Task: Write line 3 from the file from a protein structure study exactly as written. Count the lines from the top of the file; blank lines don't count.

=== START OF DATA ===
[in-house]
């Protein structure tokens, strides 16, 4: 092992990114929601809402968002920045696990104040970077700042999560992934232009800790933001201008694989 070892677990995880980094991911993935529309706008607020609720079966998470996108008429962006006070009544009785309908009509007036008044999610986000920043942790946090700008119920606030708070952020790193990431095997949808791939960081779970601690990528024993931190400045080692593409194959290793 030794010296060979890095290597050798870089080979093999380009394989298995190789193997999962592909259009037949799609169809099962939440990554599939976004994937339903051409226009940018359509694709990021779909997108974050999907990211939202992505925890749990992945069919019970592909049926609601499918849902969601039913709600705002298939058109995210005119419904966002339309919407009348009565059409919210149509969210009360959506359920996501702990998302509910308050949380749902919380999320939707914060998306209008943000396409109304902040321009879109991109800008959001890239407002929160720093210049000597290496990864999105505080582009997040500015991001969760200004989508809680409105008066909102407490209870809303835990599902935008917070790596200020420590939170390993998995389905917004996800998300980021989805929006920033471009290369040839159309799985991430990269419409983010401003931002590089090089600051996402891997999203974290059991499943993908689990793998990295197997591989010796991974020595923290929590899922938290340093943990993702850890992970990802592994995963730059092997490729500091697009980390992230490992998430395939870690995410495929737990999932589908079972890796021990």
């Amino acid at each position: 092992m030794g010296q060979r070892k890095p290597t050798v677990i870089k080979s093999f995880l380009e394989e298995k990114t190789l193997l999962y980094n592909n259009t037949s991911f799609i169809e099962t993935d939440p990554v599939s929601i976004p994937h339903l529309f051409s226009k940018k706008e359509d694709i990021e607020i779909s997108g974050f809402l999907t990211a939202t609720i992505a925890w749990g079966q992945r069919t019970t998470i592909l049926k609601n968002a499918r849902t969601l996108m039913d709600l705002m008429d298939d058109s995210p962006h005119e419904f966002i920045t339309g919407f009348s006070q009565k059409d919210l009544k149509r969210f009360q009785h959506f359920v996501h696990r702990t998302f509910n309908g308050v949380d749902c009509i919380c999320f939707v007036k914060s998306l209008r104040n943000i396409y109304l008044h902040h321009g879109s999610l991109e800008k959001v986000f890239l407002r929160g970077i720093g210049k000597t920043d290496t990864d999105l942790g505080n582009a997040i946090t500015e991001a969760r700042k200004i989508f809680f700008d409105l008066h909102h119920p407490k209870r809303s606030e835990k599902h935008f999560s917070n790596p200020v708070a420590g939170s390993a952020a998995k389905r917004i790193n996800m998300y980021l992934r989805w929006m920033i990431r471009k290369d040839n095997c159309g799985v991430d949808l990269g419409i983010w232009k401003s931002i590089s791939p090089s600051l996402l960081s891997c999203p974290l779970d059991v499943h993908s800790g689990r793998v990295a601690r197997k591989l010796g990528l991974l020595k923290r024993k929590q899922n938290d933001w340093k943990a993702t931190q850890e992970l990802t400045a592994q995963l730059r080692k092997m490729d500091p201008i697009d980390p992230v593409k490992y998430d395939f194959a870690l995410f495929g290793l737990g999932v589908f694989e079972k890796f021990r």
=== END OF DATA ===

């Amino acid at each position: 092992m030794g010296q060979r070892k890095p290597t050798v677990i870089k080979s093999f995880l380009e394989e298995k990114t190789l193997l999962y980094n592909n259009t037949s991911f799609i169809e099962t993935d939440p990554v599939s929601i976004p994937h339903l529309f051409s226009k940018k706008e359509d694709i990021e607020i779909s997108g974050f809402l999907t990211a939202t609720i992505a925890w749990g079966q992945r069919t019970t998470i592909l049926k609601n968002a499918r849902t969601l996108m039913d709600l705002m008429d298939d058109s995210p962006h005119e419904f966002i920045t339309g919407f009348s006070q009565k059409d919210l009544k149509r969210f009360q009785h959506f359920v996501h696990r702990t998302f509910n309908g308050v949380d749902c009509i919380c999320f939707v007036k914060s998306l209008r104040n943000i396409y109304l008044h902040h321009g879109s999610l991109e800008k959001v986000f890239l407002r929160g970077i720093g210049k000597t920043d290496t990864d999105l942790g505080n582009a997040i946090t500015e991001a969760r700042k200004i989508f809680f700008d409105l008066h909102h119920p407490k209870r809303s606030e835990k599902h935008f999560s917070n790596p200020v708070a420590g939170s390993a952020a998995k389905r917004i790193n996800m998300y980021l992934r989805w929006m920033i990431r471009k290369d040839n095997c159309g799985v991430d949808l990269g419409i983010w232009k401003s931002i590089s791939p090089s600051l996402l960081s891997c999203p974290l779970d059991v499943h993908s800790g689990r793998v990295a601690r197997k591989l010796g990528l991974l020595k923290r024993k929590q899922n938290d933001w340093k943990a993702t931190q850890e992970l990802t400045a592994q995963l730059r080692k092997m490729d500091p201008i697009d980390p992230v593409k490992y998430d395939f194959a870690l995410f495929g290793l737990g999932v589908f694989e079972k890796f021990r």